California’s legislature on Friday approved a US$24 billion package of bills to close a deficit that had driven the state to the edge of financial ruin, although California Governor Arnold Schwarzenegger said the weak economy could create new budget holes.
Forced to pay with IOUs as coffers ran nearly dry, battling record 11.6 percent unemployment and a lingering housing crisis, the Golden State is still struggling, but the agreement will let it return to debt markets.
Exhausted legislators in the state Assembly passed their package late on Friday after working through the night. Assembly members dropped a scheme to allow oil drilling and other measures in the Senate plan, but Schwarzenegger said he could make up the difference with line-item cuts.
The state had calculated the budget deficit at US$26 billion, including a US$2 billion reserve sought by Schwarzenegger.
The governor congratulated legislators but was hardly jubilant, conceding that additional cuts may be necessary because of the weak economy.
“We’re still in troubled waters,” he told reporters after the votes.
Standard & Poor’s, one of the three credit agencies that has lowered California’s rating near “junk” levels, will look to see how many one-time measures were included in the final bills passed.
“It’s definitely a necessary step but it’s not clear if it’s a sufficient one to improve our credit concerns over the state,” S&P’s analyst Gabriel Petek said.
California’s budget also faces threats from opponents of the bills before the legislature. Unions for state workers have said they would challenge the bills in court because they contain more than US$15 billion in spending cuts.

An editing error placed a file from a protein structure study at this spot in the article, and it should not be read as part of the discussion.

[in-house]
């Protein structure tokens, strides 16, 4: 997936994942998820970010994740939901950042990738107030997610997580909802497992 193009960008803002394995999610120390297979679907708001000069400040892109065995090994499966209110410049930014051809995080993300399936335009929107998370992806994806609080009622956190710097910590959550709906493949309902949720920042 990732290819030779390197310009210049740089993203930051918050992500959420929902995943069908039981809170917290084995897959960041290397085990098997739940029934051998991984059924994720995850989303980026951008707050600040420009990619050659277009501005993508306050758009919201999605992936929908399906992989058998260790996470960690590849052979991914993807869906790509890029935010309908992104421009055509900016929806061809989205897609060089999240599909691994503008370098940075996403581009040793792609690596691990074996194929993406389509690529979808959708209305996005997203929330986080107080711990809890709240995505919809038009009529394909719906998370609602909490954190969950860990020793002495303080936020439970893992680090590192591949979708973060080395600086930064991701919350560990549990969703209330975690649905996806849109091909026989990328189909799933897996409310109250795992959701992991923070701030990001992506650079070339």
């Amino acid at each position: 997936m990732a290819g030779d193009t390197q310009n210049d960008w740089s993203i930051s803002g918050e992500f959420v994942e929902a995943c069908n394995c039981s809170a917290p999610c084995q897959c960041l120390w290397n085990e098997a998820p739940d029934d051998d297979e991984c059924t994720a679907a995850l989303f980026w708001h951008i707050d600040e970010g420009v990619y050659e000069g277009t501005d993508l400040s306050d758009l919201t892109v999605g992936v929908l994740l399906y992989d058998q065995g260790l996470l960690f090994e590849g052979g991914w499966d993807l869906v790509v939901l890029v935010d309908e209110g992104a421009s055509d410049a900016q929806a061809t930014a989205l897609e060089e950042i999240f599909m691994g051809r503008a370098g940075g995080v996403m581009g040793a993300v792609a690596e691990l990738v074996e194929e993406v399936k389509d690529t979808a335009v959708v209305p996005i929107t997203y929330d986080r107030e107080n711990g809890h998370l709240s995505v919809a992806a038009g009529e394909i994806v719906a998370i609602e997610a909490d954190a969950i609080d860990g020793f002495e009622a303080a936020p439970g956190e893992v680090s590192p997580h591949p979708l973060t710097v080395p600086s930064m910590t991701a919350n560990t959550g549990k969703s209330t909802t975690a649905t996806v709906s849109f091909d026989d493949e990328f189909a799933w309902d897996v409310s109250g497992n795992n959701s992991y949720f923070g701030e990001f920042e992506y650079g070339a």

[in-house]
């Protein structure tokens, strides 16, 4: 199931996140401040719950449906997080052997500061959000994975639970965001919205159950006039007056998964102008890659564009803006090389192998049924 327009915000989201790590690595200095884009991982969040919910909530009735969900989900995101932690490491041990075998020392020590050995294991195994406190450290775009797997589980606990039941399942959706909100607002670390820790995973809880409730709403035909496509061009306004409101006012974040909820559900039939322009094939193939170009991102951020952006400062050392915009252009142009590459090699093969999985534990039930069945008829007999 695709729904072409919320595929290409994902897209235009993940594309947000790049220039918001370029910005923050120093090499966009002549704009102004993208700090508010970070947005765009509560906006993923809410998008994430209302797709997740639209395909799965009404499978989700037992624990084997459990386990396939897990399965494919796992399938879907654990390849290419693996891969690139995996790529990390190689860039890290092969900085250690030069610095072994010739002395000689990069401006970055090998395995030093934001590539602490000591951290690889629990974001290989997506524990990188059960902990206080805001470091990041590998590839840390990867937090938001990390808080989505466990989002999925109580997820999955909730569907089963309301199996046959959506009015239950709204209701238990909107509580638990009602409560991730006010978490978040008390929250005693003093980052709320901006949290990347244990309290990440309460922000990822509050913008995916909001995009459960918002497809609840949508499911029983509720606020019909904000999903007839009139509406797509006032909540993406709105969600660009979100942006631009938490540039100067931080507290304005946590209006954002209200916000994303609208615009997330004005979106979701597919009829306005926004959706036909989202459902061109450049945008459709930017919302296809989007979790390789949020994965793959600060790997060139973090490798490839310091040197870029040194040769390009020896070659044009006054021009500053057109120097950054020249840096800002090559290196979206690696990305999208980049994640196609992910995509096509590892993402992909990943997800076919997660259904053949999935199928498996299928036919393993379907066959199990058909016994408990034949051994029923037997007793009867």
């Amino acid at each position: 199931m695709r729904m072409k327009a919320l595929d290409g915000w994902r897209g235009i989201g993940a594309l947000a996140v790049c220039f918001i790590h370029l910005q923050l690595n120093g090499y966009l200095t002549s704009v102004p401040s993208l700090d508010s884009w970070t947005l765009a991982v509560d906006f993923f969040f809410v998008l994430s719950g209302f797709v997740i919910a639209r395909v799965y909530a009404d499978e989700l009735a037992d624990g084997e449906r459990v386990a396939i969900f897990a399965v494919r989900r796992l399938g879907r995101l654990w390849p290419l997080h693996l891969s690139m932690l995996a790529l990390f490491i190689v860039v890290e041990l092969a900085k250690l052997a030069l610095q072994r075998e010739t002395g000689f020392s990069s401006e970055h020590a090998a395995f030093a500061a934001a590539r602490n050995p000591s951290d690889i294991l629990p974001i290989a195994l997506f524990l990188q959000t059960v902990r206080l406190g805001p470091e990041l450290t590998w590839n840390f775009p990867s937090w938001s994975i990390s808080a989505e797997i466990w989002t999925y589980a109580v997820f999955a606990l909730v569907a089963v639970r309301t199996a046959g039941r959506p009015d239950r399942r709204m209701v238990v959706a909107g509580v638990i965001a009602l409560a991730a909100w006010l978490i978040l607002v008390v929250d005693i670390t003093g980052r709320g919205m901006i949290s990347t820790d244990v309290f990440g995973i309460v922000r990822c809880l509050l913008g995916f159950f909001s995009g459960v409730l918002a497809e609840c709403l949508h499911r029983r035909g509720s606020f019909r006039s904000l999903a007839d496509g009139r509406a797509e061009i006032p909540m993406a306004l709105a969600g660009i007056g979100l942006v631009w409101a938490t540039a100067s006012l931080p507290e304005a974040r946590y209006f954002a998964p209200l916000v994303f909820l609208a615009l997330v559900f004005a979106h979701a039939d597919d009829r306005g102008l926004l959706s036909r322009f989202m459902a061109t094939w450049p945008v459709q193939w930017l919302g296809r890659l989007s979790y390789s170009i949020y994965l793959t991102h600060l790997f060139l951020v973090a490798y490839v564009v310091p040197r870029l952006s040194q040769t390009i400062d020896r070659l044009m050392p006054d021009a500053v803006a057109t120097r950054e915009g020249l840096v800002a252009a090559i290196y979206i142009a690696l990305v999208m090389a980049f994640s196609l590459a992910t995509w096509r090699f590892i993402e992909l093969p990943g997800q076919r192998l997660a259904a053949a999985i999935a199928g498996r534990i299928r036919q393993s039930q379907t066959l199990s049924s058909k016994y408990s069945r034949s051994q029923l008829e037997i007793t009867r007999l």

Under the legislation, public schools would lose nearly US$6 billion, higher education about US$3 billion and prisons more than US$1 billion. Social services would lose more than US$1 billion and health programs would lose US$2 billion.
In addition, furloughs will continue for state workers for three days a month, cutting their pay by 15 percent.
The legislation also provides for redirecting billions of dollars from local governments, an idea opposed by many lawmakers. City and county officials say they will challenge it in court.
The League of California Cities said after the votes that the budget contains a “clearly unconstitutional diversion” of local redevelopment funds.
Schwarzenegger has been wrangling with legislators for months.
“This budget is an acceptable budget to me,” he said on Friday, adding that he would build a “responsible reserve” through line-item budget cuts.
The assembly package did not include a more than US$900 million reserve, US$100 million in offshore-drilling revenue and a transfer to state coffers of more than US$1 billion in local fuel taxes that were part of the Senate plan.
Despite relief at finishing the job, legislators’ moods through more than 24 hours of debate and vote was somber.
“I have no illusions about the possibility that we may be back” to readdress the deficit, state Senate President Darrell Steinberg said in the middle of the night.